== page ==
Midwifery one-to-one support in labour: ethnographic study of midwife-led birth environments

Sosa, Georgina (2017) Midwifery one-to-one support in labour: ethnographic study of midwife-led birth environments. Doctoral thesis, University of East Anglia.

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Background: This research is about midwifery one-to-one support in labour. One-to-one support in labour is associated with improved birth outcomes. However, uncertainty exists as to what it is that produces such positive birth outcomes. UK publications advocate the midwife to provide one-to-one support in labour, but research findings question their ability to focus entirely on women due to their medical, technological and documentation responsibilities. All of these studies were based within hospital environments and none were completed in the UK. This indicates a gap in knowledge concerning how midwifery one-to-one support translates into practice in the UK and within midwife–led environments.

Methods: The aim of this research was to explore midwifery one-to-one support in labour in a real world context of midwife-led care. An ethnographic approach was completed over three case study sites (Alongside midwife-led unit, freestanding midwife-led unit and women’s homes) each including ten labouring women receiving midwifery one-to-one support in labour.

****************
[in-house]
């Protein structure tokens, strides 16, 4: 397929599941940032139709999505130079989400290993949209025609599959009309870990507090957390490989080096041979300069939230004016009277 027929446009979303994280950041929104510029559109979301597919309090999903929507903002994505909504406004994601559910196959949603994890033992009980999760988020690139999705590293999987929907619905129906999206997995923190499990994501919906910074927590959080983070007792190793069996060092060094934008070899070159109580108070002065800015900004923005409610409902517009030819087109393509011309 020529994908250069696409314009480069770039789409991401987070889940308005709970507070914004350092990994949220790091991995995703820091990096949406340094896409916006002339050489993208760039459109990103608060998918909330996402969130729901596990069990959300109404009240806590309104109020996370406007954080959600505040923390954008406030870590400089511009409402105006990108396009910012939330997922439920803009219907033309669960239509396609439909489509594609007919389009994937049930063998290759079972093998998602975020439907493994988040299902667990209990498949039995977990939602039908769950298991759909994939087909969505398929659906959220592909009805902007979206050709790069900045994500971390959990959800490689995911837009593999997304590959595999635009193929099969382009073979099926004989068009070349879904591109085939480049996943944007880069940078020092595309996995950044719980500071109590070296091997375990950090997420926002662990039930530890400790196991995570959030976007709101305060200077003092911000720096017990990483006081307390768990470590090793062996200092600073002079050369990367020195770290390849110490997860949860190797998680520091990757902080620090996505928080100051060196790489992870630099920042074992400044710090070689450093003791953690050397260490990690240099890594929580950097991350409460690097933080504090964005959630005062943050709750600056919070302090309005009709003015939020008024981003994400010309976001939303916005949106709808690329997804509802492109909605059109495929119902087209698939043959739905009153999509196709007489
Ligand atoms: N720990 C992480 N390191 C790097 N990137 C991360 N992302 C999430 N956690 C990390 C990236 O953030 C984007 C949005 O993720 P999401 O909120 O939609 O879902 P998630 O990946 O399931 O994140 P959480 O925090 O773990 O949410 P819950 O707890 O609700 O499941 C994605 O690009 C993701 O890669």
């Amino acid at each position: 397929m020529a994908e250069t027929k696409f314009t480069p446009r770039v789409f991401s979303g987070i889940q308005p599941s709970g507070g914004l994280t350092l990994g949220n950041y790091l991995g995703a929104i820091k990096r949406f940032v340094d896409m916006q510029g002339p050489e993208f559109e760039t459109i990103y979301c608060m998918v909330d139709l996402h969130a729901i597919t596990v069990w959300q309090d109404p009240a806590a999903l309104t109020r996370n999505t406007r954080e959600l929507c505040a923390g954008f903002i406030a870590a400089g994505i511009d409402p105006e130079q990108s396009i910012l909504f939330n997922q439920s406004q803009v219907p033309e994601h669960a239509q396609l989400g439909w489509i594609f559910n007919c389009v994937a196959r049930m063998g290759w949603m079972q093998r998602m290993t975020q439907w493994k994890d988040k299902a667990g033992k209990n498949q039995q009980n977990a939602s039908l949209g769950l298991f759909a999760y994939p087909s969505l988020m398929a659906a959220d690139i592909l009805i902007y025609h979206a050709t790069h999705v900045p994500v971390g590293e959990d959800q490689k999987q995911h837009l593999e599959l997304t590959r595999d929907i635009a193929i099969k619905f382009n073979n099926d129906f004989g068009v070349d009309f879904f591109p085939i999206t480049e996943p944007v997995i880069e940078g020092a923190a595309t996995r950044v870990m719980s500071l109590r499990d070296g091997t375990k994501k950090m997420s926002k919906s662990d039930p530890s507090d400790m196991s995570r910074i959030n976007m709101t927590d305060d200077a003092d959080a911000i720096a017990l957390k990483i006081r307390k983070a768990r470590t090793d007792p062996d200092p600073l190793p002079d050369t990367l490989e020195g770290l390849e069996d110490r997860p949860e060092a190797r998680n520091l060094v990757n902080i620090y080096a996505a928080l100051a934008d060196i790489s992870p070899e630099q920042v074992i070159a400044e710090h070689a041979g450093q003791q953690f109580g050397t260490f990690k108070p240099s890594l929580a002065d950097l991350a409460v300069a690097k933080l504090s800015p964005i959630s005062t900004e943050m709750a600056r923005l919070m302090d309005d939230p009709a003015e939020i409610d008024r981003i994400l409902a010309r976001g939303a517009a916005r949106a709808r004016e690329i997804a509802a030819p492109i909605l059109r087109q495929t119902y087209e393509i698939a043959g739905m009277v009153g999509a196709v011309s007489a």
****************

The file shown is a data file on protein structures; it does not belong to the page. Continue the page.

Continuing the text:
Findings: Two main themes: Balancing the needs of the woman and balancing the needs of the NHS organisation. Inside the birth environment midwives used their knowledge, experience, intuition and motivation to balance six components. These included presence, midwife-woman relationships, coping strategies, labour progress, birthing partners and midwifery support. Outside the birth environment midwives experienced surveillance and territorial behaviours which were heightened during transfer from a midwife-led birth environment to the labour ward.

Conclusion: When a ratio of one midwife to one woman was achieved, midwives were 100% available for a woman in their care. This enabled midwives to be constantly present when required and provide total focus to tune into the needs of women and synchronise their care. Although midwives balanced the needs of the NHS organisation this did not impact on midwives capability to be present with women in labour.

Item Type: Thesis (Doctoral)
Faculty \ School: Faculty of Medicine and Health Sciences > School of Health Sciences
Depositing User: Jackie Webb
Date Deposited: 28 Jun 2017 11:39
Last Modified: 16 Aug 2017 14:37
URI: https://ueaeprints.uea.ac.uk/id/eprint/63941

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